Ponderings on the 40th Anniversary of the Moonwalk

Downloaded from FoxNews.com

Downloaded from FoxNews.com

The ORIGINAL Moonwalk, that is.  Yes, here is where I get to admit to being somewhat of a space geek, NASA junkie, and all things related to men in rockets going to the moon.  I was watching the anniversary special on Discovery channel and realized that I still get so nostalgic about an event that I wasn’t even alive to see!  So, I give you a peek into my affection with  that which I’ve always loved and been proud of – our American experience and love affair – triumphant, rocky, and tragic at times – with the space program.

Growing up, my grandparents lived a “stones throw away” from Cape Canaveral in New Smyrna Beach, Florida.  Before I came along, it’s been said that the astronauts even jaunted down to NSB to play and race cars (they liked their cars like they liked their rockets – fast as they could be).  My grandparents had a front row seat to all the goings on during the “Space Race”, the global rush to be the first to the moon.  This means they also got to see the painful sacrifices made, too.  Some folks thought we were crazy to do what we were doing and spend money on such a venture when there were people to protect during the cold war…hmmm.

Any way, I heard the stories, the newspaper clippings and we had the local souvenirs and paraphernalia that came with the craze that swept the nation but particularly the small, once sleepy beach side towns that were on the east coast of Florida – what soon became known as the “Space Coast”.  There were even special stamps issued to commemorate the different Apollo missions that my grandmother collected – I own them now that she has passed.  So, I got swept up, too even though the race had been won by the time I was born just two years later.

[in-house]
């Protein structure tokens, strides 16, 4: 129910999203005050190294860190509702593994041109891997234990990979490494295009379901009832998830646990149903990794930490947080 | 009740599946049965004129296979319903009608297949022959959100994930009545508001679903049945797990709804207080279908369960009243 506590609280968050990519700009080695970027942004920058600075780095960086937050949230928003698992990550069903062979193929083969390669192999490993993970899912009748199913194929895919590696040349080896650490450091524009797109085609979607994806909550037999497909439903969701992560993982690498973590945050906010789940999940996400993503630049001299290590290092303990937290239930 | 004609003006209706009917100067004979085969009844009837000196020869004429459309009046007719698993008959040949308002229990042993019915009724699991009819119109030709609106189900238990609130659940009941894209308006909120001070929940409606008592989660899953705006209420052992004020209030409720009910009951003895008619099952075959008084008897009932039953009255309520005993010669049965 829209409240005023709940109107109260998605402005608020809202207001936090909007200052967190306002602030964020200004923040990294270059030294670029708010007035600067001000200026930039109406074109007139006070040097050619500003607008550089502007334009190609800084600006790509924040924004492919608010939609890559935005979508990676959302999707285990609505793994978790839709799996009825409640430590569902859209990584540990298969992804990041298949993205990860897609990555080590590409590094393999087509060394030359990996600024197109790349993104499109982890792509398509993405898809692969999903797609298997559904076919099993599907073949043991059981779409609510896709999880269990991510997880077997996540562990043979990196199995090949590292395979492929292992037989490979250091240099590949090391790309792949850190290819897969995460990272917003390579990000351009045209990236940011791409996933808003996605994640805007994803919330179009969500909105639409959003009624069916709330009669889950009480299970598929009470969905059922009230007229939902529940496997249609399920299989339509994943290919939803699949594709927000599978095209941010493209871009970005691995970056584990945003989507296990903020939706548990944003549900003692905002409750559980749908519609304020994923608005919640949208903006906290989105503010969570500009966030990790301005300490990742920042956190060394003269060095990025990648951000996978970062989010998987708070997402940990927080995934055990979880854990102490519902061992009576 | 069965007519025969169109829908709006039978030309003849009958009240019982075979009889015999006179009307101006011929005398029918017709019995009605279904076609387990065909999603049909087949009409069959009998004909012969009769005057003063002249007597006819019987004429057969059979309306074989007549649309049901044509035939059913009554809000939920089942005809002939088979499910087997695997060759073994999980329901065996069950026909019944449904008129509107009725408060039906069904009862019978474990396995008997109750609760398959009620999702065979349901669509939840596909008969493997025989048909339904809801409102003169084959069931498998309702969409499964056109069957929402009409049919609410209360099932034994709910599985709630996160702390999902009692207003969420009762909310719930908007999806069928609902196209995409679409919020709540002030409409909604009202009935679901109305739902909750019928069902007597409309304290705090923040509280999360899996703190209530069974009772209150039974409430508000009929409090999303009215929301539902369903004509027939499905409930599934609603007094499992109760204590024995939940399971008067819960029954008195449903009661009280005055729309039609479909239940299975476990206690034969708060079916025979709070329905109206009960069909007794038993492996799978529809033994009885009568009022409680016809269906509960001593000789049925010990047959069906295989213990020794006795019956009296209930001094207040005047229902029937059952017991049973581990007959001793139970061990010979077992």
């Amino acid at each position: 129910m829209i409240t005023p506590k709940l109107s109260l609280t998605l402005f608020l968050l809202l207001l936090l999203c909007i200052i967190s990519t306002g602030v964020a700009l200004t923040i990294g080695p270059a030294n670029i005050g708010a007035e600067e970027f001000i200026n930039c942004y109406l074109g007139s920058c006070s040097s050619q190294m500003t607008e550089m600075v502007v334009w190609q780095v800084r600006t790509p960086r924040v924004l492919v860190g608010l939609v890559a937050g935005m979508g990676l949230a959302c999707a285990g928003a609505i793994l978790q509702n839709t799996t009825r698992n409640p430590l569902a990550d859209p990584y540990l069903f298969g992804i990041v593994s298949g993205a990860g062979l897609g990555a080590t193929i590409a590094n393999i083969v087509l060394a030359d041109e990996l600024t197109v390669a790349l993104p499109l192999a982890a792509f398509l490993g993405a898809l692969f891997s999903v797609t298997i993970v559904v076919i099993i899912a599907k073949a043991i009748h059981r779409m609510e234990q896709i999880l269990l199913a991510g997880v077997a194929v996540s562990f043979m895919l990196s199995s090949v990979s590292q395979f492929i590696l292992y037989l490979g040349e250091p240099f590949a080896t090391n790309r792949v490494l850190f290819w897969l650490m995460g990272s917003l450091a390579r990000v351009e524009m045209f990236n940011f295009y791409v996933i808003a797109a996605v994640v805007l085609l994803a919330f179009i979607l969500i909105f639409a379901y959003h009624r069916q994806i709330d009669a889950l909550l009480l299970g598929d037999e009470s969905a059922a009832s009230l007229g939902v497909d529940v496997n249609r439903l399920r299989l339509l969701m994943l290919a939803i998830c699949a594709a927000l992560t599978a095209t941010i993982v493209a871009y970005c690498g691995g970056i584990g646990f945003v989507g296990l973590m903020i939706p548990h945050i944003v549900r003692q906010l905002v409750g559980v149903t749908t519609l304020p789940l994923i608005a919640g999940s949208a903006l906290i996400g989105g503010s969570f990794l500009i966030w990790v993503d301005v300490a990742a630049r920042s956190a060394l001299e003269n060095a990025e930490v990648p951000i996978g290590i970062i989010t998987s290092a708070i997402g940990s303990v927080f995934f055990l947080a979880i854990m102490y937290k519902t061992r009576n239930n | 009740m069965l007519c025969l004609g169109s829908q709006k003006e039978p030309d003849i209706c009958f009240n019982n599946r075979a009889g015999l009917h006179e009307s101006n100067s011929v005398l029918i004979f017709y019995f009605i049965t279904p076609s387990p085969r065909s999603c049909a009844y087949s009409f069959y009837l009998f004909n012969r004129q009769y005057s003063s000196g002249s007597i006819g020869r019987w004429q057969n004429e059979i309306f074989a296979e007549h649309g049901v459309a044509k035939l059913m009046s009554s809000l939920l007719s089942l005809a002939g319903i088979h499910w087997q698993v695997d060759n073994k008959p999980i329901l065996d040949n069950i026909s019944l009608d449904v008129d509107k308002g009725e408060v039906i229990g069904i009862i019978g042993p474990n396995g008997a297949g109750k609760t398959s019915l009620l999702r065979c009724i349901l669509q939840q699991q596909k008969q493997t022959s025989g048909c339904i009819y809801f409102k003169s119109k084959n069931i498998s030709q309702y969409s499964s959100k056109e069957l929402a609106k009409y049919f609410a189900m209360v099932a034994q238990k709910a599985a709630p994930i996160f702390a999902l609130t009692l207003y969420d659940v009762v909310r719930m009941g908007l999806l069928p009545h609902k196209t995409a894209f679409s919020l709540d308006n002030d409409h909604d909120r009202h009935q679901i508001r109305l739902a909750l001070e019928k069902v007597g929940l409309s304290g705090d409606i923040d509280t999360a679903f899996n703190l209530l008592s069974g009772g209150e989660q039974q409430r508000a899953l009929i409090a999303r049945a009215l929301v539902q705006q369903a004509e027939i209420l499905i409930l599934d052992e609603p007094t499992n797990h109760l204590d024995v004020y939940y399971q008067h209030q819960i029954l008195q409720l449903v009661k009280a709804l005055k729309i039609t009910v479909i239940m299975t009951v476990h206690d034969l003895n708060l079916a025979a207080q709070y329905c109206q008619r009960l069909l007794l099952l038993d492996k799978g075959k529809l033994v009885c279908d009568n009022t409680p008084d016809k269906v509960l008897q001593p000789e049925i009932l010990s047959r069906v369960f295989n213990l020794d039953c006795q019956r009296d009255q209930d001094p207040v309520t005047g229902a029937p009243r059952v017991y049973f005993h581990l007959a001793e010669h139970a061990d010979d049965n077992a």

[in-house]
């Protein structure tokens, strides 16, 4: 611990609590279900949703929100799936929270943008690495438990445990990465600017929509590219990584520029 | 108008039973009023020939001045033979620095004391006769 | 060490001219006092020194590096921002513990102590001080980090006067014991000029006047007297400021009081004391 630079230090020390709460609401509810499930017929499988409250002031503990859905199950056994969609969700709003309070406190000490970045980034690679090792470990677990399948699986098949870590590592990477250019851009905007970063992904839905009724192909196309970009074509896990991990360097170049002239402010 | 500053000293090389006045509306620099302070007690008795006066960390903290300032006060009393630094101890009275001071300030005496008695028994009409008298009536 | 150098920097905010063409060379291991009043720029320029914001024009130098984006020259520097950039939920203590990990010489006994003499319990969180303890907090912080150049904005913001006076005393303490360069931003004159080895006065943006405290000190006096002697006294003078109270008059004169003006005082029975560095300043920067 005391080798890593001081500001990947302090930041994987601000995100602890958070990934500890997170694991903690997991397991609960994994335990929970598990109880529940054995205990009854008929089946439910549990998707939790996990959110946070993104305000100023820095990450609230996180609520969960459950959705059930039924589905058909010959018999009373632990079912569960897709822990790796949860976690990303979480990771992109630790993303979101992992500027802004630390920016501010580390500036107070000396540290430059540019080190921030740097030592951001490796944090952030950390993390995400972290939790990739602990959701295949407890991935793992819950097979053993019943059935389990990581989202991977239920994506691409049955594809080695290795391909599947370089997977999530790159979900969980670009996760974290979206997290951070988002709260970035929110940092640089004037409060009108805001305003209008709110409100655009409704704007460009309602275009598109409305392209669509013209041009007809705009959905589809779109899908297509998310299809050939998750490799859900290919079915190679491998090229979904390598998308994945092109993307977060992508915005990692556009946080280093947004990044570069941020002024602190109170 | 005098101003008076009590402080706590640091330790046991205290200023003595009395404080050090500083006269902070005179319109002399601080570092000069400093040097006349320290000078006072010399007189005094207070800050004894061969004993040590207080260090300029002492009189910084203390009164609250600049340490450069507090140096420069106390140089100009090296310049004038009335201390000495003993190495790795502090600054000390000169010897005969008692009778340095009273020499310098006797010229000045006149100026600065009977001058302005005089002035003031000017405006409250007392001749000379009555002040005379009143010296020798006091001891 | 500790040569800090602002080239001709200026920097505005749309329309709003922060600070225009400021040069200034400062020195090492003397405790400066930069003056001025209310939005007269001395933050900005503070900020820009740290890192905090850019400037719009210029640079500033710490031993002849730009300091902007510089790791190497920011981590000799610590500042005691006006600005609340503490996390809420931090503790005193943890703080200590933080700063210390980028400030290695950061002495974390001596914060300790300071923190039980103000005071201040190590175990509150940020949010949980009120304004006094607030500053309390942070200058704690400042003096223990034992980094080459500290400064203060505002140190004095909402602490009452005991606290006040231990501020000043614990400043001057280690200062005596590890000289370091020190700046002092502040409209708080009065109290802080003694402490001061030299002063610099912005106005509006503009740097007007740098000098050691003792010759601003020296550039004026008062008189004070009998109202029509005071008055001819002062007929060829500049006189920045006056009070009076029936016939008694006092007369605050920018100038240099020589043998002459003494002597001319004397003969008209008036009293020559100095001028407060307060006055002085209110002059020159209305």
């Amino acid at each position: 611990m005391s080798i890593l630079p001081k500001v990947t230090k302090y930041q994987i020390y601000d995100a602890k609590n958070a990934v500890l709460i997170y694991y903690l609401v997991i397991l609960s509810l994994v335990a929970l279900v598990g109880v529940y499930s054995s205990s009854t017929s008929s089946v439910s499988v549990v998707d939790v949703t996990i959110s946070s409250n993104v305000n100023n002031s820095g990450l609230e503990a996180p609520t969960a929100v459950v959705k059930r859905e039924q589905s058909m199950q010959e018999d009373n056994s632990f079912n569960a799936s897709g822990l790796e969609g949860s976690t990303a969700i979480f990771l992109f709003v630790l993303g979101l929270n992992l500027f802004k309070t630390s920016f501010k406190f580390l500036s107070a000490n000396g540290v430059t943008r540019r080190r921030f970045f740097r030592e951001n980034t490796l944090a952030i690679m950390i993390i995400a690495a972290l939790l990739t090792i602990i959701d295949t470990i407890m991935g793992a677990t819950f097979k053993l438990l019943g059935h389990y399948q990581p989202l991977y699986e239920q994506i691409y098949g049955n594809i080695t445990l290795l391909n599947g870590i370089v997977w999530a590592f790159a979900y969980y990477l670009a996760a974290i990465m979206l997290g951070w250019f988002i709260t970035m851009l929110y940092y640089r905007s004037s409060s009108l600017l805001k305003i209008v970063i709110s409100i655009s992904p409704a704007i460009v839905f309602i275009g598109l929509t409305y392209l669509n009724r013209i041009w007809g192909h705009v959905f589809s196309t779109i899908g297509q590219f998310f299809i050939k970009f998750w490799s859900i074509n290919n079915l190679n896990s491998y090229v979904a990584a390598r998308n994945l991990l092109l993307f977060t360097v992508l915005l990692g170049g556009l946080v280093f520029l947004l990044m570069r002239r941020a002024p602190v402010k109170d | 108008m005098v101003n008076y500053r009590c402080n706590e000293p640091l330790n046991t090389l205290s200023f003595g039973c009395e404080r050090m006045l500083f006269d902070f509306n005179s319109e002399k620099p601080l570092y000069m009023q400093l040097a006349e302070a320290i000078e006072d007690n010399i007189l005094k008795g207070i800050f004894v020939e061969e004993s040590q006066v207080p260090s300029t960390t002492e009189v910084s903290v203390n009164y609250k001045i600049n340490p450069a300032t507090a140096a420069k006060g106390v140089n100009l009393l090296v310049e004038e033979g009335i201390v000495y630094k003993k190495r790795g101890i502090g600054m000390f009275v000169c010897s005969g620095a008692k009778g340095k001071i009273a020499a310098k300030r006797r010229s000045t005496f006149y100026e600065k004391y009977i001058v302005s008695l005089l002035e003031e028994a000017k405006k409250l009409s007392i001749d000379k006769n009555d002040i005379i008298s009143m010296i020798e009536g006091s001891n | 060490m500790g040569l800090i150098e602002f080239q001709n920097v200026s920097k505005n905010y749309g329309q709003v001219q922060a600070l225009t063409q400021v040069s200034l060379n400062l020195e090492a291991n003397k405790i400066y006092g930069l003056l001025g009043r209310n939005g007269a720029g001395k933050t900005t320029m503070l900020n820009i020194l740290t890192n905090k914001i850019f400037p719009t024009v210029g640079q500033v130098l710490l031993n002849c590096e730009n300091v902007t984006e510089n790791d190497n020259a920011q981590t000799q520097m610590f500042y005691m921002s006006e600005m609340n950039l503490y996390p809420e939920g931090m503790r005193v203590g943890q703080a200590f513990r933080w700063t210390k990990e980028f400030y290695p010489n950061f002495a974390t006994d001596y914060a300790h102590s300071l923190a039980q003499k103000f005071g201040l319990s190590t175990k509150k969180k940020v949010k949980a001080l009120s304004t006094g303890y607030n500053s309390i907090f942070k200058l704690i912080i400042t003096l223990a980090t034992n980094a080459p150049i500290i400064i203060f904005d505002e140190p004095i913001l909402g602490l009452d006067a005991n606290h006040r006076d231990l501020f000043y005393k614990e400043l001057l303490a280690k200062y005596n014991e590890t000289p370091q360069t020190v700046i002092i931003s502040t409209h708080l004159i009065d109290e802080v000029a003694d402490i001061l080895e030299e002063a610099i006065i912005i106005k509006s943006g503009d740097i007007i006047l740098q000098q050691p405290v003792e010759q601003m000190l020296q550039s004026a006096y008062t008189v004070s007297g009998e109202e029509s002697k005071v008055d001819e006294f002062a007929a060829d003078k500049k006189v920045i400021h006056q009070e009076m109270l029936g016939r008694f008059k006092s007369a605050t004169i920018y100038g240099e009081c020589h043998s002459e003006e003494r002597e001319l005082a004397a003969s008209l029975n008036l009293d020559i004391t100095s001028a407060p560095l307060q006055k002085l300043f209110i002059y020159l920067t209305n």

What started with the race to the moon soon culminated in another space-craze as I became an elementary school student.  This was the beginning of the Space Shuttle program.  A reusuable space vehicle that would be able to do so many experiments and even complete the dream of the International Space Station – a joint mission of several nations.  While I never really envisioned becoming an astronaut (some how I knew I was an artist, not a scientist or pilot-type), I was fascinated with this extension of the space program that I could now watch play out during my time.  When I first remember visiting the Kennedy Space Center in the bicentennial year of 1976, the Space Shuttle program was very close to launch – literally -only five years away.  The program was something out of science fiction at the time we heard about it!  And then on April 12, 1981, the first Shuttle launched.  Like many of America’s school children, it became an exciting ritual when another launch was announced and we got to pull TV’s into our classroom to watch each one – it was an event!  An event we eventually took for granted…

Downloaded from Nasa.gov

Downloaded from Nasa.gov